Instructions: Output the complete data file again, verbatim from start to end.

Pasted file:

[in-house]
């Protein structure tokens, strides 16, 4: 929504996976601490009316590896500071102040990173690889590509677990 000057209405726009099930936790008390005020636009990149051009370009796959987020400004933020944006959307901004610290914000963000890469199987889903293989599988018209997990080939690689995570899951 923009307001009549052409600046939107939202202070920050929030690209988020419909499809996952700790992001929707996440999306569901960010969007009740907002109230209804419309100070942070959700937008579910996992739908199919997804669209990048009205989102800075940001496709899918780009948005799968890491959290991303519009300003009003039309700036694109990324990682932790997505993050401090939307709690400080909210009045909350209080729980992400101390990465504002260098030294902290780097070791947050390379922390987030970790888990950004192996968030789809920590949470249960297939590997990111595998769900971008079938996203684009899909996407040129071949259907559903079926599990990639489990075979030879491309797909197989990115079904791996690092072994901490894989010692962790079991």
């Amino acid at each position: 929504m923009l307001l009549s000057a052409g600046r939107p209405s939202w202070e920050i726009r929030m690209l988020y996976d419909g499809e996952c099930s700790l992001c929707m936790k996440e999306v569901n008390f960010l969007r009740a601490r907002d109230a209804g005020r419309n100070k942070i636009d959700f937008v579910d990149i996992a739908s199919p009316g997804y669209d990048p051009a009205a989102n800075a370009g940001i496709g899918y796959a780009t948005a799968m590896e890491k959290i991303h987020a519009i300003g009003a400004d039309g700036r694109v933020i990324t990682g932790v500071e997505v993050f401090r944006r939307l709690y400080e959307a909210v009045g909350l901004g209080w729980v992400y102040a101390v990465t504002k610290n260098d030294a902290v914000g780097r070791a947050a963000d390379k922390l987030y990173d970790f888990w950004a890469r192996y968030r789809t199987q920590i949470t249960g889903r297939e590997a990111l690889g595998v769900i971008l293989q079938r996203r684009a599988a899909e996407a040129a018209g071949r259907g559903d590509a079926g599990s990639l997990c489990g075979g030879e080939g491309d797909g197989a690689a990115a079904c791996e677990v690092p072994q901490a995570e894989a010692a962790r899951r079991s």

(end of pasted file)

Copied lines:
[in-house]
């Protein structure tokens, strides 16, 4: 929504996976601490009316590896500071102040990173690889590509677990 000057209405726009099930936790008390005020636009990149051009370009796959987020400004933020944006959307901004610290914000963000890469199987889903293989599988018209997990080939690689995570899951 923009307001009549052409600046939107939202202070920050929030690209988020419909499809996952700790992001929707996440999306569901960010969007009740907002109230209804419309100070942070959700937008579910996992739908199919997804669209990048009205989102800075940001496709899918780009948005799968890491959290991303519009300003009003039309700036694109990324990682932790997505993050401090939307709690400080909210009045909350209080729980992400101390990465504002260098030294902290780097070791947050390379922390987030970790888990950004192996968030789809920590949470249960297939590997990111595998769900971008079938996203684009899909996407040129071949259907559903079926599990990639489990075979030879491309797909197989990115079904791996690092072994901490894989010692962790079991």
């Amino acid at each position: 929504m923009l307001l009549s000057a052409g600046r939107p209405s939202w202070e920050i726009r929030m690209l988020y996976d419909g499809e996952c099930s700790l992001c929707m936790k996440e999306v569901n008390f960010l969007r009740a601490r907002d109230a209804g005020r419309n100070k942070i636009d959700f937008v579910d990149i996992a739908s199919p009316g997804y669209d990048p051009a009205a989102n800075a370009g940001i496709g899918y796959a780009t948005a799968m590896e890491k959290i991303h987020a519009i300003g009003a400004d039309g700036r694109v933020i990324t990682g932790v500071e997505v993050f401090r944006r939307l709690y400080e959307a909210v009045g909350l901004g209080w729980v992400y102040a101390v990465t504002k610290n260098d030294a902290v914000g780097r070791a947050a963000d390379k922390l987030y990173d970790f888990w950004a890469r192996y968030r789809t199987q920590i949470t249960g889903r297939e590997a990111l690889g595998v769900i971008l293989q079938r996203r684009a599988a899909e996407a040129a018209g071949r259907g559903d590509a079926g599990s990639l997990c489990g075979g030879e080939g491309d797909g197989a690689a990115a079904c791996e677990v690092p072994q901490a995570e894989a010692a962790r899951r079991s």